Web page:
Sharjah: Traffic accidents are big business for used car part dealers on Al Khan road in the busy seventh industrial area of Sharjah.

Insurance companies shop here for parts to save money on repair charges, but vehicle agents warn that most of the parts shipped here are not attuned to Gulf specifications.

The dealers, many of whom are either Pakistanis or Afghans, ship in the used car parts of accident vehicles from Japan and Germany. "You can buy a whole Nissan engine starting from Dh500," said Izzatullah, who runs Al Tawheed auto used car parts.

He said a majority of his customers are from Somalia and Sudan who purchase tonnes of spare parts for ageing vehicles, especially pick-up trucks and mini-buses, in the African nations.

Sometimes individual customers come here looking for cannibalised parts after being hit by impatient motorists on the slow-moving Al Ittihad Highway.

There is no guarantee on the engines and once it is sold, cannot be returned. A Sudanese, who had bought a Toyota pick-up engine for Dh4,000, says that it is best to seek a mechanic's advice before buying. The spare parts are sold in the open, in the heat and dust.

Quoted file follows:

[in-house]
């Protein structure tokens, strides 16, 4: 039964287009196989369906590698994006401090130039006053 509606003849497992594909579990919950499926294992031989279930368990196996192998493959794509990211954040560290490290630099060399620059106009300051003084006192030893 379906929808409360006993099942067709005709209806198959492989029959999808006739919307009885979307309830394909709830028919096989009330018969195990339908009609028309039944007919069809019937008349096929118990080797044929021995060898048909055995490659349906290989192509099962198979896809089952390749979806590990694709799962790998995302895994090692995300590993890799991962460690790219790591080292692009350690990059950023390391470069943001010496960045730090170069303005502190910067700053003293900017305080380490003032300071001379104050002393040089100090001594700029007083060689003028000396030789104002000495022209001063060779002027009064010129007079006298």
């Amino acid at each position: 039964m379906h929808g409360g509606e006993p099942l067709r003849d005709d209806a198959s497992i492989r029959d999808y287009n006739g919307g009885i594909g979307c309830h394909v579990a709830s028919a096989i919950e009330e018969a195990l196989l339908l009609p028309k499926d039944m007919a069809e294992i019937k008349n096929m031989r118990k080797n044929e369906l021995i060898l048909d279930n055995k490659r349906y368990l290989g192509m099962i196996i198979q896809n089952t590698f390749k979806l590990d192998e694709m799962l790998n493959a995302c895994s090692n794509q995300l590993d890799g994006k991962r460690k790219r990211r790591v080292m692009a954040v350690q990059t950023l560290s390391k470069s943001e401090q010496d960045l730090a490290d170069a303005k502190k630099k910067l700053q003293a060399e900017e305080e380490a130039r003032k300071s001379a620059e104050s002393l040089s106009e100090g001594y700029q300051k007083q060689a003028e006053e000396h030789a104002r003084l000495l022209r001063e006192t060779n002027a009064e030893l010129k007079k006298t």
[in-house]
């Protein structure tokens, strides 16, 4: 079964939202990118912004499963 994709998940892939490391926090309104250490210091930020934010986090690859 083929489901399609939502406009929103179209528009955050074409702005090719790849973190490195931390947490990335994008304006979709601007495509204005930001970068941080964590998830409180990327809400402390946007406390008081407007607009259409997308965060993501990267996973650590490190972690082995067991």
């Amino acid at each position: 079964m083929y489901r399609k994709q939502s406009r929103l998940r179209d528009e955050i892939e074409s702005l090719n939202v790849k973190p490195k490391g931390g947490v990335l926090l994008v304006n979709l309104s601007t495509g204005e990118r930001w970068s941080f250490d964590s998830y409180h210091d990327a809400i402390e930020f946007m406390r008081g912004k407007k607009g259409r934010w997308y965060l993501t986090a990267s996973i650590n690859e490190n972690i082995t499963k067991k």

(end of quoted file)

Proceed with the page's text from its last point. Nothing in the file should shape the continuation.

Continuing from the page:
A car parts agent in Dubai said many of the second-hand cars sold in Sharjah are imported from Japan.

"You will never be able to find spare parts for these vehicles," he said, as the cars are built to Japanese not Gulf specifications.

"If you are looking for cheap cars which can run for a year or two, these are good," he said. "These are use and throw," he said.

Abdul Qader had purchased a pick-up from Sharjah and shipped to his father in Sudan to use on his farm.

"The engine died after one year," he said, and had to find a replacement at the Al Khan market. Africa is also a big market for reconditioned vehicles.

There are dealers here also for parts for high-end luxury German vehicles. Nader from Afghanistan has been in the spare parts business for the past six years. He will sell you an E-320 Mercedes engine for Dh9,000. The engines are kept greased inside a warehouse.

His biggest market is Saudi Arabia, other GCC states and South Africa. Mechanics in Sharjah can fit the engine for you for about Dh800.

Bargain hunters' favoured destination

Dubai was earlier the main source for second-hand spare parts, but the market has shifted to Sharjah because of lower overhead expenses, say vehicle agents.

Many of these outlets import spare parts and engines from Japan and Germany and re-export to many Asian and African countries.

The parts usually come from damaged vehicles sold by insurance companies and the rest from police auctions. These parts are at least 50 per cent cheaper than price of the new parts. But there is no guarantee.